Mega City Carcassonne completed, thanks to Cedric.
Tonight at Quarterstaff, I got two games in. The first was intended as a “quick” game of Carcassonne while we waited for other folks to turn up. To that end, we declared there wouldn’t be any farmers. Unfortunately, that was more than counteracted by the unknown number of expansions mixed in with the store’s copy of the game. In addition to enough extra river tiles for a whole second branch, the store copy also has bits from Inns & Cathedrals, Traders & Builders and King & Scout, if not more.
Thanks at least in part to players not tying up meeples in farming, it turned out to be a city-intensive game. The megalopolis you see to the right came about of at least four of the five players working to either score points, screw others over by making the thing difficult to complete or just see how big we could get the thing — which was my own goal.
It was touch and go for a while as the tile bag emptied out and all the pieces we needed to finish the city were pulled by players more interested in maximizing their own scores than just fooling around. Cedric drew the final tile to complete the city and placed it, despite having only two meeples of his own in the city. Without really thinking about it, I wound up with a majority on the feature, mostly due to placing my pieces on cities that at the time seemed separate, but eventually became part of the urban sprawl. The thing was worth 130 plus points in the end, I think. It doesn’t seem fair to claim it as a personal best though, because we were mostly just fooling around. I was, anyway.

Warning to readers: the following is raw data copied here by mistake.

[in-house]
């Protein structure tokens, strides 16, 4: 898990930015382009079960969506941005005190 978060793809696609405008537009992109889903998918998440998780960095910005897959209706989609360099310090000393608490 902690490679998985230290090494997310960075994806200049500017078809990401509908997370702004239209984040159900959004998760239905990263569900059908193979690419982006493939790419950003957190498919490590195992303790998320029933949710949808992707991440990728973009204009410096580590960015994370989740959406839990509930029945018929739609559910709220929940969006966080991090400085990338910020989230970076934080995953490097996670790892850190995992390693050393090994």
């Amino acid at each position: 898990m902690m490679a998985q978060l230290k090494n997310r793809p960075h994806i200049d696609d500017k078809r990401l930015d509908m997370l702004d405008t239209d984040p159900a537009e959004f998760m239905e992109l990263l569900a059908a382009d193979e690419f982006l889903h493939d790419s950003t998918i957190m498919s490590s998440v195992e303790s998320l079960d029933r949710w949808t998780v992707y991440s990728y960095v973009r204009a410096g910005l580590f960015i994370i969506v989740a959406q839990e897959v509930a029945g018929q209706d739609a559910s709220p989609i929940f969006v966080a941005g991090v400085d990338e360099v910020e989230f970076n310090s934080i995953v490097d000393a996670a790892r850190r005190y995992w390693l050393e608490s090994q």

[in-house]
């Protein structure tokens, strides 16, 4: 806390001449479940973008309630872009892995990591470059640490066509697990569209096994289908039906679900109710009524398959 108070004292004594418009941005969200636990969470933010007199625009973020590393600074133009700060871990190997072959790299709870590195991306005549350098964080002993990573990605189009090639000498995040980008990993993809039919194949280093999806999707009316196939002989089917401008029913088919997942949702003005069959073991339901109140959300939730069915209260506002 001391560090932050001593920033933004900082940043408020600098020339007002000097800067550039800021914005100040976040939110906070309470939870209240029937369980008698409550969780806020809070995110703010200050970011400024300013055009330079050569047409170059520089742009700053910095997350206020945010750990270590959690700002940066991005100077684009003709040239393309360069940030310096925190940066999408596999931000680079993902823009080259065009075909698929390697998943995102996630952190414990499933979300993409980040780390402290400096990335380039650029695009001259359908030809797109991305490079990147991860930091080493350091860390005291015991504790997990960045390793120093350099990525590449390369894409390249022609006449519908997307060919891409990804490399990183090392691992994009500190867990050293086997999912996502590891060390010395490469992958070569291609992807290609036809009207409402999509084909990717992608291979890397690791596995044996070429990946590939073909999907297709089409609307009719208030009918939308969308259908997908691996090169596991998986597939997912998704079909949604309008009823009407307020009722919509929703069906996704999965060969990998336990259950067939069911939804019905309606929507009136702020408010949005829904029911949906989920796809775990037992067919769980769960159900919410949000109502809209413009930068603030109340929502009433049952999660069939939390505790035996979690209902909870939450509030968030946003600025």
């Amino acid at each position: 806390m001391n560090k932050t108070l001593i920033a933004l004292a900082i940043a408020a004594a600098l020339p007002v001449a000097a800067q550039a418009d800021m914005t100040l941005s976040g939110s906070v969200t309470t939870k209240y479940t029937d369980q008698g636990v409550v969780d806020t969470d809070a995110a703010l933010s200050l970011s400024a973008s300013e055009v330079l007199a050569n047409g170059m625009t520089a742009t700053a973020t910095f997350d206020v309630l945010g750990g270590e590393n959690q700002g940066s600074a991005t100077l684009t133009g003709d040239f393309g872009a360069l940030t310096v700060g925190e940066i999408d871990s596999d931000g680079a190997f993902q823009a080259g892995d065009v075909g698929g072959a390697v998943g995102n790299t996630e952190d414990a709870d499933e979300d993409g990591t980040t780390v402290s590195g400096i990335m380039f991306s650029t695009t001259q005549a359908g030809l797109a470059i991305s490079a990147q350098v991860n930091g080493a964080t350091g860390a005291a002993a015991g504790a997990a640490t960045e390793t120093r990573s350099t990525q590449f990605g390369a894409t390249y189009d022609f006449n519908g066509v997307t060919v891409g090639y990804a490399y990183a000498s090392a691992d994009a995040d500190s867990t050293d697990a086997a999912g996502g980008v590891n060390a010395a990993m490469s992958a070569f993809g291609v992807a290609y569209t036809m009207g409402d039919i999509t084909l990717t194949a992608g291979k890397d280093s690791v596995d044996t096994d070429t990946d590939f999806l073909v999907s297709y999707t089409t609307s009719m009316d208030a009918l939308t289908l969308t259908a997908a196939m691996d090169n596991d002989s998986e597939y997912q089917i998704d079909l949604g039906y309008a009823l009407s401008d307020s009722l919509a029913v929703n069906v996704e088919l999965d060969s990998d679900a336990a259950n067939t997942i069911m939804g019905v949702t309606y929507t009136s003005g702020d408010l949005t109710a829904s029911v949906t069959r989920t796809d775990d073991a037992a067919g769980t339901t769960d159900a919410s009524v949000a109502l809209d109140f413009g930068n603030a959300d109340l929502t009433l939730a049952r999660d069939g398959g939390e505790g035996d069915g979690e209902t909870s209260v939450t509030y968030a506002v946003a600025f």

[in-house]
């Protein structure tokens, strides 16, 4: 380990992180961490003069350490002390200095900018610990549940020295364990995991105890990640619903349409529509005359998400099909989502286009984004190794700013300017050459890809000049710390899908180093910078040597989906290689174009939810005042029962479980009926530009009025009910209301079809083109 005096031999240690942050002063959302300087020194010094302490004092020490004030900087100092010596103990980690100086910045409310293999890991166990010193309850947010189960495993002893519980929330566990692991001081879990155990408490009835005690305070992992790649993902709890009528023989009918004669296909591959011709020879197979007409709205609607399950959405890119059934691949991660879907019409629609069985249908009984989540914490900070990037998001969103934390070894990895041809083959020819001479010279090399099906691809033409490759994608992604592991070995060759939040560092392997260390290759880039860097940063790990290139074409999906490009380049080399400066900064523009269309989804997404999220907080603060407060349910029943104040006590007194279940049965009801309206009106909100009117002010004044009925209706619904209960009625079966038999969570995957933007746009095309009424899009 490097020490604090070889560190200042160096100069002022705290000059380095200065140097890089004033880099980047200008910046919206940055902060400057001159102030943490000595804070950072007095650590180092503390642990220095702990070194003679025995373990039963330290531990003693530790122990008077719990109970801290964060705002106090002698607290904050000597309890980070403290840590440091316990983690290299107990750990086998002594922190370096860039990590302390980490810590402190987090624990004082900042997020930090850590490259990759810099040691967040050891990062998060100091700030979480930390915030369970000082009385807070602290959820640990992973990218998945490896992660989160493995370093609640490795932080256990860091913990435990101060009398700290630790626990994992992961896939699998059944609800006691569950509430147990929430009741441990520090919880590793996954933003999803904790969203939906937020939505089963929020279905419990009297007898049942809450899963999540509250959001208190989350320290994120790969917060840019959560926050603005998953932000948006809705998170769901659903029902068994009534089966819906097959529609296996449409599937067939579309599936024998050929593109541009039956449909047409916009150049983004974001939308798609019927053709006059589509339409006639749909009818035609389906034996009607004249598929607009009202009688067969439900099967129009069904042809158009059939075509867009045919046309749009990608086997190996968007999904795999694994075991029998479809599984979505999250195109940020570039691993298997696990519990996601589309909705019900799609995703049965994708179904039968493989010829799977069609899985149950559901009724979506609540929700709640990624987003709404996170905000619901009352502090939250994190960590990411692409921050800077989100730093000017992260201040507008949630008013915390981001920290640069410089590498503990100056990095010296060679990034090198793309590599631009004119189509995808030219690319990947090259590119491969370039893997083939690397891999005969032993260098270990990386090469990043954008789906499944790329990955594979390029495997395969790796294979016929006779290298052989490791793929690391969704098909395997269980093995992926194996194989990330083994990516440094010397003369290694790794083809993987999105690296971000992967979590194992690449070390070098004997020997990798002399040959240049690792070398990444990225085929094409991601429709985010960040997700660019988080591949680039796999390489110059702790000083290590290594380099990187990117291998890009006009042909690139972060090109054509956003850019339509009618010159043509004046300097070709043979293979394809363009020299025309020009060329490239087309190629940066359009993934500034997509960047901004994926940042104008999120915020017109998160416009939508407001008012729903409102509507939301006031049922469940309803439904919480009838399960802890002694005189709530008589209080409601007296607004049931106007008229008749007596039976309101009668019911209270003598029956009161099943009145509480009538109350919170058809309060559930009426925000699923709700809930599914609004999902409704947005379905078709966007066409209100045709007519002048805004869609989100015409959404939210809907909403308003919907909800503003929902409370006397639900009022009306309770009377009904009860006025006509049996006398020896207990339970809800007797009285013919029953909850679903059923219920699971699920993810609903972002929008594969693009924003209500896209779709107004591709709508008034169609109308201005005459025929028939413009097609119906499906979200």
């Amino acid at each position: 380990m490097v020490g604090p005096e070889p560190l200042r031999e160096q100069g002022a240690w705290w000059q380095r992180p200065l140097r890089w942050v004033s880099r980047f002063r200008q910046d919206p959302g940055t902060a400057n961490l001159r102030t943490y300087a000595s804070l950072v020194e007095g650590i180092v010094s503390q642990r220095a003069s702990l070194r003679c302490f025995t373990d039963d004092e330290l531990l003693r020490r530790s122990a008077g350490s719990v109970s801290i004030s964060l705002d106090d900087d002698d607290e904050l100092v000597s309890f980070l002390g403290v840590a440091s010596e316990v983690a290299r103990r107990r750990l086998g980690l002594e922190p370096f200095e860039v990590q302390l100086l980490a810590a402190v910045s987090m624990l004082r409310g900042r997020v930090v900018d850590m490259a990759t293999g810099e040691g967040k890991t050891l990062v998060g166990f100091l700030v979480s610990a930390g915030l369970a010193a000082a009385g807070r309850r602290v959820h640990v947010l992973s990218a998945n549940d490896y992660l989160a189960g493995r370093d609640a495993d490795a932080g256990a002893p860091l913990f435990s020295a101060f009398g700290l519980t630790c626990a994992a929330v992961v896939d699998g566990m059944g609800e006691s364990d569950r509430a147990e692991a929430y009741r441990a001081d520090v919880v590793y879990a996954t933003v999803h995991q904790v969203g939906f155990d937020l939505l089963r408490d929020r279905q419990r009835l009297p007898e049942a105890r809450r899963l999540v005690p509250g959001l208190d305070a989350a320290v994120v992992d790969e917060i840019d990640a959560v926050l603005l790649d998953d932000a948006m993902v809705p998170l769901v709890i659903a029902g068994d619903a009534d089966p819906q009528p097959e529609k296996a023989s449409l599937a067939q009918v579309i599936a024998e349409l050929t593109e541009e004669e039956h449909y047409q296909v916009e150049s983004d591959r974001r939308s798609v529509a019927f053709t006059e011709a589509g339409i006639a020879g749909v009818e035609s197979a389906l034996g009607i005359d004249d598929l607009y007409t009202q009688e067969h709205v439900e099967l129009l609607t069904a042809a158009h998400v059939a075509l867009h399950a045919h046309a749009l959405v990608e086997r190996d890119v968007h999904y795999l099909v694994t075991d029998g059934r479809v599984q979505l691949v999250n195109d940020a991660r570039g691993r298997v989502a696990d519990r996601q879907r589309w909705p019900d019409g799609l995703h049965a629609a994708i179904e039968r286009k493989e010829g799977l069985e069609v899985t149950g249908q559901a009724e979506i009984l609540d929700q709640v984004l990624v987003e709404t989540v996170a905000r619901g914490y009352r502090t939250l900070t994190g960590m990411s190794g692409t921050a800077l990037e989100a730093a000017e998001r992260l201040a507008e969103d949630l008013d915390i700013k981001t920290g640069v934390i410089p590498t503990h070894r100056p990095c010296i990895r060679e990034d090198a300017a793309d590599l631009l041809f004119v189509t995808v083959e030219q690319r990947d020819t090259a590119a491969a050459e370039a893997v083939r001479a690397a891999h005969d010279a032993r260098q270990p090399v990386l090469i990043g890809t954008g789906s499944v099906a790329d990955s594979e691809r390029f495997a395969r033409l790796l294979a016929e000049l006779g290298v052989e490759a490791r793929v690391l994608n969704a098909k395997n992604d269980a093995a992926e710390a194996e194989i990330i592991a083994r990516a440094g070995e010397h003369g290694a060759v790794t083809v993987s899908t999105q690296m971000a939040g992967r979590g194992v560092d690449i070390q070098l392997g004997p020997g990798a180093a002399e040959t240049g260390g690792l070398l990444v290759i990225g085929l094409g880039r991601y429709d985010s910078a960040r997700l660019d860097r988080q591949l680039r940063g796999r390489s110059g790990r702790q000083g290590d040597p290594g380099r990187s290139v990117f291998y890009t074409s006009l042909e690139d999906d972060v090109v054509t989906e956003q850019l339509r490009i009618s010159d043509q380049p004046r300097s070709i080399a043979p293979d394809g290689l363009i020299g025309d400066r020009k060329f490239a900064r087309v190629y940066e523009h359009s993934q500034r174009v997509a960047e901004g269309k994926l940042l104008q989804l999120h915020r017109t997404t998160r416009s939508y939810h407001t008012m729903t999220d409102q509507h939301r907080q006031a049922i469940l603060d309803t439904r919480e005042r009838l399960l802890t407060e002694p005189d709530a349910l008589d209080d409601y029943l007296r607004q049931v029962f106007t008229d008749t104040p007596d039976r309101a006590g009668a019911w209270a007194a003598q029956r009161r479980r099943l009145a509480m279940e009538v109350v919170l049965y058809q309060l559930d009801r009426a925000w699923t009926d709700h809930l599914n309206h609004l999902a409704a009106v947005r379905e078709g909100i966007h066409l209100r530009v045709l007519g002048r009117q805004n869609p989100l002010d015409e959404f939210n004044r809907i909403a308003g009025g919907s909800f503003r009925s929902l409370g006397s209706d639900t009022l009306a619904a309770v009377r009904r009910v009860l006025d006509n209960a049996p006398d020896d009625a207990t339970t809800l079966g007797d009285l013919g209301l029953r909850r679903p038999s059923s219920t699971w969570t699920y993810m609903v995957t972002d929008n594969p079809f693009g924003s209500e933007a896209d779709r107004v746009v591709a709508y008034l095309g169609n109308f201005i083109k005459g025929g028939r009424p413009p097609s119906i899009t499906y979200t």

By the time we finished that “short” game, another group had blown through an entire play of Ticket to Ride: Europe, which surprised me when I looked up from the table. Next to us, Brennan was drawing Sascha, John and Nonnie into a demo of Megacorps while the usual suspects clustered together for another round of Le Havre. Luke pounced on Nonnie’s vintage copy of Talisman — printed 1985, going by the copyright on the box — and I eagerly followed along. Until tonight, I had only heard other peoples’ reactions to the quest game, usually polarized into camps of “simple and boring” to “flavorful and fun.” So I was eager to have some experiences of my own to draw on in making an opinion.